It is not clear how the gold is moved from Dubai to Iran, but there is substantial trade between the two economies, much of it conducted by wooden dhows and other ships crossing the Gulf, a distance of only about 150 km at its narrowest point.
A trader in Turkey said Tehran had shifted to indirect imports because the direct shipments were widely reported in Turkish and international media earlier this year. "Now on paper it looks like the gold is going to Dubai, not to Iran," he said.
Iranian gold buyers may want to conceal their Turkish gold deliveries for fear of attracting attention from the United States, which is pressing countries around the world to shrink their economic ties with Iran.
The buyers may also want to make their purchases less vulnerable to any possible interference by Turkey's government. Turkey's close relationship with Iran has begun to sour as the two states find themselves on opposite sides of the civil war in Syria, with Turkey advocating the departure of President Bashar al-Assad and Iran remaining Assad's staunchest regional ally.
There is no suggestion that the gold trade means Dubai is violating international sanctions against Iran. United Nations sanctions ban shipments of nuclear-related materials to Iran and freeze the assets of some Iranian individuals and companies, but they do not prohibit most forms of trade.
The UAE has not yet released its trade data for August. Officials at the Dubai customs authority could not be reached for comment despite repeated attempts to contact them.
Turkish trade data confirms the gold is being transported to Dubai by air. According to the data, US$1.45bn of Turkey's total gold exports in August were shipped through the customs office at Ataturk airport's passenger lounge. Almost all of the rest, US$800m, were shipped from Istanbul's smaller Sabiha Gokcen airport.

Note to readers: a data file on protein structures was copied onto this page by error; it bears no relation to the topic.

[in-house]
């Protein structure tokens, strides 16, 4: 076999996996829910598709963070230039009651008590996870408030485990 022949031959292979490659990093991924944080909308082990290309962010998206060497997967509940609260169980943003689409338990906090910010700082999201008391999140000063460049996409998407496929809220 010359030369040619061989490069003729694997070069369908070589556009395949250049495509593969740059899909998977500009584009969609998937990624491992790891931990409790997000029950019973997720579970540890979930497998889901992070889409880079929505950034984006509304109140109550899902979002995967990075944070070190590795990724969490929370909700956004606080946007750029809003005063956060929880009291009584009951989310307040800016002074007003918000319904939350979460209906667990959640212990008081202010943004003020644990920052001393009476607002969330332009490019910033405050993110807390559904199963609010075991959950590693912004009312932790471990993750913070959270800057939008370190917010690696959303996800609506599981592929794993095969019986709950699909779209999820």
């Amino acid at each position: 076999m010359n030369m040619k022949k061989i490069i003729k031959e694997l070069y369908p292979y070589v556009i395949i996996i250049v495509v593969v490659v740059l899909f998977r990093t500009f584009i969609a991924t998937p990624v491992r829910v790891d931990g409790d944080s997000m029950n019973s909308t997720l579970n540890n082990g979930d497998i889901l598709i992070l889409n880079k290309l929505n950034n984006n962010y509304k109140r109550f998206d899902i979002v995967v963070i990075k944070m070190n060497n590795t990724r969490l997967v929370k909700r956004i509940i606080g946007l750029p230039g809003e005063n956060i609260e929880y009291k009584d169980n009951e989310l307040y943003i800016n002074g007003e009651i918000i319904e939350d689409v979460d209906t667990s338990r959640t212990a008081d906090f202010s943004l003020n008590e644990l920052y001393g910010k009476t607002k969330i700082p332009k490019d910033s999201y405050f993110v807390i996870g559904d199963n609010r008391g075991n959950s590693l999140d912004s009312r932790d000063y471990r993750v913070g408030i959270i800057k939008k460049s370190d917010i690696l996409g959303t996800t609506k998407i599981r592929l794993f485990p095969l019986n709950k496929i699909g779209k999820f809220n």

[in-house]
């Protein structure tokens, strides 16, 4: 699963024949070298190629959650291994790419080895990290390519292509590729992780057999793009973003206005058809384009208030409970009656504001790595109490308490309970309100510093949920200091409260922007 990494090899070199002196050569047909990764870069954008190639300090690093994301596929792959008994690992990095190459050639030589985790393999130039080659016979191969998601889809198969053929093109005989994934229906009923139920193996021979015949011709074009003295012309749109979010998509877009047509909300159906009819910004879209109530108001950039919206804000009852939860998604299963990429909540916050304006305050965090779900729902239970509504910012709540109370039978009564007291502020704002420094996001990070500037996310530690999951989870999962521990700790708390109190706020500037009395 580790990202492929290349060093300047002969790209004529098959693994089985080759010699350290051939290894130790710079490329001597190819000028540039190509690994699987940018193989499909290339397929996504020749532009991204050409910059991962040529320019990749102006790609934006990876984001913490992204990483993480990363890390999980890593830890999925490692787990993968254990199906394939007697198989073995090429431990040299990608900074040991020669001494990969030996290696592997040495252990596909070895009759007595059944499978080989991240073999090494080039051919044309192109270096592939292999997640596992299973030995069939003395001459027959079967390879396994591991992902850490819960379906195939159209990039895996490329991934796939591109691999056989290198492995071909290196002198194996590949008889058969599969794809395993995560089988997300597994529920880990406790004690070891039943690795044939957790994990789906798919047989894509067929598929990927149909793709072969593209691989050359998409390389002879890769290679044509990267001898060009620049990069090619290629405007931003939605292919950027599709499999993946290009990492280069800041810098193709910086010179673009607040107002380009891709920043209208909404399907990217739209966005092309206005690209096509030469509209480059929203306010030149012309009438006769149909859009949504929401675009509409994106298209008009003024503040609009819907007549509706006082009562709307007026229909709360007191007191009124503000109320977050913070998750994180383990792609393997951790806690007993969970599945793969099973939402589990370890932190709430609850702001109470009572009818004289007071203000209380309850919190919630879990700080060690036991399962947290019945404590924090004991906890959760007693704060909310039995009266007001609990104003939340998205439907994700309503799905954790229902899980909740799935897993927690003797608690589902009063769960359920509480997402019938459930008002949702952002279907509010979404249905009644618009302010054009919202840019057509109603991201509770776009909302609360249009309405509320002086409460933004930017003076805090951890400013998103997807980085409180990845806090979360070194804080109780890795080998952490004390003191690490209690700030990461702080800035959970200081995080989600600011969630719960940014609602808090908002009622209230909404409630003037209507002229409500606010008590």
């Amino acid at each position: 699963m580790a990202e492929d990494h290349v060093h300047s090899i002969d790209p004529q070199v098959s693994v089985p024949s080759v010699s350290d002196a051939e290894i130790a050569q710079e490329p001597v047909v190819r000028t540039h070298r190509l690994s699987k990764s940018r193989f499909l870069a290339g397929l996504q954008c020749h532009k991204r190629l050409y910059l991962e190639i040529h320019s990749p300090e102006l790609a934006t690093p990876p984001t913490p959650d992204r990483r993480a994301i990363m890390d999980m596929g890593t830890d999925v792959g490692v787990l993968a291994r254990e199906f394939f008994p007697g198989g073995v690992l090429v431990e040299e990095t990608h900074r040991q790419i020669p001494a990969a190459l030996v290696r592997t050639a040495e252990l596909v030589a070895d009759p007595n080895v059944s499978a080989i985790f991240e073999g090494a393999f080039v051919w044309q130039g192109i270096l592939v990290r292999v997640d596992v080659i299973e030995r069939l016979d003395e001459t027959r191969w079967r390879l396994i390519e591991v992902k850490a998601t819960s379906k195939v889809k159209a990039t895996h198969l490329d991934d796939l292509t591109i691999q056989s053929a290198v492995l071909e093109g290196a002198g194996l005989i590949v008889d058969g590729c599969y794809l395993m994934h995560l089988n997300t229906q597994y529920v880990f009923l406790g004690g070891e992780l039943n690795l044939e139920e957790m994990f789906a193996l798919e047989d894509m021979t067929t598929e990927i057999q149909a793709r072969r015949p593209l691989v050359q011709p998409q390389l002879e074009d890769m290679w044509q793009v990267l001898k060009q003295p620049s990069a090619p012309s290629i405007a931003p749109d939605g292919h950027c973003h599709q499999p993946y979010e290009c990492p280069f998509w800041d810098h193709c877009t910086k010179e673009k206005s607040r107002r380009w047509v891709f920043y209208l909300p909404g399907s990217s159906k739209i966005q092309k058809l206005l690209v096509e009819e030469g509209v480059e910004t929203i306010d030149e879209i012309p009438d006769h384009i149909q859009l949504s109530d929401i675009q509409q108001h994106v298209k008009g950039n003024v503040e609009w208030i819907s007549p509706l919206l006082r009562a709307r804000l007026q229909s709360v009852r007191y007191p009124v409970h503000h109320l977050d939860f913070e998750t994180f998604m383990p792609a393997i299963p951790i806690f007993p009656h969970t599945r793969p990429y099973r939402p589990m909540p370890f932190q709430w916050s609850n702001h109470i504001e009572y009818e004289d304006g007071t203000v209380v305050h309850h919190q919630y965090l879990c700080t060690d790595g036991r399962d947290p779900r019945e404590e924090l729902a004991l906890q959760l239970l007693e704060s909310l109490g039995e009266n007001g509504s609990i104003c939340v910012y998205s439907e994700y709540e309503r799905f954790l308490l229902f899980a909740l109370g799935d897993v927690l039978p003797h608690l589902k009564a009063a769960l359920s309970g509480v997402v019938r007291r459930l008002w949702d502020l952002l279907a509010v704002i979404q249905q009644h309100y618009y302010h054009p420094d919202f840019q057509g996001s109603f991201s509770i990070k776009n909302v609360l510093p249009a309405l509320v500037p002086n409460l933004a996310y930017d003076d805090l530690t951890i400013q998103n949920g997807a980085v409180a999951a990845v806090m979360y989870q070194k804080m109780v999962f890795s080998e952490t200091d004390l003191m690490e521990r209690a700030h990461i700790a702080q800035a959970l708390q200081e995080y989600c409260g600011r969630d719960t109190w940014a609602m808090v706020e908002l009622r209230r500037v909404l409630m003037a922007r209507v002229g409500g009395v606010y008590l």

Turkey's total exports of all goods to the UAE totaled US$2.2bn in August. Of that amount, US$1.19bn were registered at the Ataturk passenger lounge, while US$776m were registered at Sabiha Gokcen.
A customs broker who does business at Ataturk said couriers were boarding Turkish Airlines and Emirates flights to Dubai at the airport, carrying the metal in their hand luggage to avoid the risk of it getting lost or stolen.
The maximum amount of gold bullion which a passenger is allowed to take is 50 kg, he said. This suggests that during the month of August, as many as several hundred courier trips may have taken gold to Dubai on Iran's behalf.
"It is all legal, they declare it, they give their tax number and it is all registered so there is nothing illegal about this," the broker said.
"At the moment there's quite a lot of traffic to Dubai. During September and October we have also been seeing this."
The trade data shows almost US$1.4bn worth of Turkey's August exports to the UAE came from a company or companies with a tax number registered in the coastal city of Izmir, Turkey's third biggest. Customs officials at Ataturk declined a Reuters request to provide documents identifying the exporters, saying the information was confidential.
The identity of the companies handling the business could not be confirmed. Traders said that because of the risk of attracting unwelcome attention from US authorities, only a few companies were likely to be willing to get involved.